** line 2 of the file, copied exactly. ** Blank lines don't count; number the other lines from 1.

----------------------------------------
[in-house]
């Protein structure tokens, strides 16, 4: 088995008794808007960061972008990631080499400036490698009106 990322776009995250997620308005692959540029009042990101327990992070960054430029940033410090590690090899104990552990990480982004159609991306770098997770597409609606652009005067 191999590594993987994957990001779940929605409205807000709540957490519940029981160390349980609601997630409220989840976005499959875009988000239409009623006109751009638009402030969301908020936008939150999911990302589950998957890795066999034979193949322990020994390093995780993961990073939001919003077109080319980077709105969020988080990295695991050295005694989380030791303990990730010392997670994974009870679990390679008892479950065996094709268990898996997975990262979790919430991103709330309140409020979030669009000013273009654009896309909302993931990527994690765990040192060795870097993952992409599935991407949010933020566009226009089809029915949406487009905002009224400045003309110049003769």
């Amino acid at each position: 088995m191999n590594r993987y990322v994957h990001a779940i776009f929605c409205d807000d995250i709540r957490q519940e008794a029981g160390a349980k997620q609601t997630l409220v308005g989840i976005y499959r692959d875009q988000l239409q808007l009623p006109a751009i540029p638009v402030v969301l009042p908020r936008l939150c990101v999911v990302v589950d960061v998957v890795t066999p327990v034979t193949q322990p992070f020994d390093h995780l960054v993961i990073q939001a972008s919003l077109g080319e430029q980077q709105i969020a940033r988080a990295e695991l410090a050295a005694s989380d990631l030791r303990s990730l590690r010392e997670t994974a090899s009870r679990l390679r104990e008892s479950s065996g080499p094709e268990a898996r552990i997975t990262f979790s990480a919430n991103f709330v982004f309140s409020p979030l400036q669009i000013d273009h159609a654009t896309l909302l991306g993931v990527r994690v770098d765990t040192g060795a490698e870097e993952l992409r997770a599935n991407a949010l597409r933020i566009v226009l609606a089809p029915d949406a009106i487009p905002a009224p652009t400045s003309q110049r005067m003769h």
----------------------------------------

């Protein structure tokens, strides 16, 4: 088995008794808007960061972008990631080499400036490698009106 990322776009995250997620308005692959540029009042990101327990992070960054430029940033410090590690090899104990552990990480982004159609991306770098997770597409609606652009005067 191999590594993987994957990001779940929605409205807000709540957490519940029981160390349980609601997630409220989840976005499959875009988000239409009623006109751009638009402030969301908020936008939150999911990302589950998957890795066999034979193949322990020994390093995780993961990073939001919003077109080319980077709105969020988080990295695991050295005694989380030791303990990730010392997670994974009870679990390679008892479950065996094709268990898996997975990262979790919430991103709330309140409020979030669009000013273009654009896309909302993931990527994690765990040192060795870097993952992409599935991407949010933020566009226009089809029915949406487009905002009224400045003309110049003769």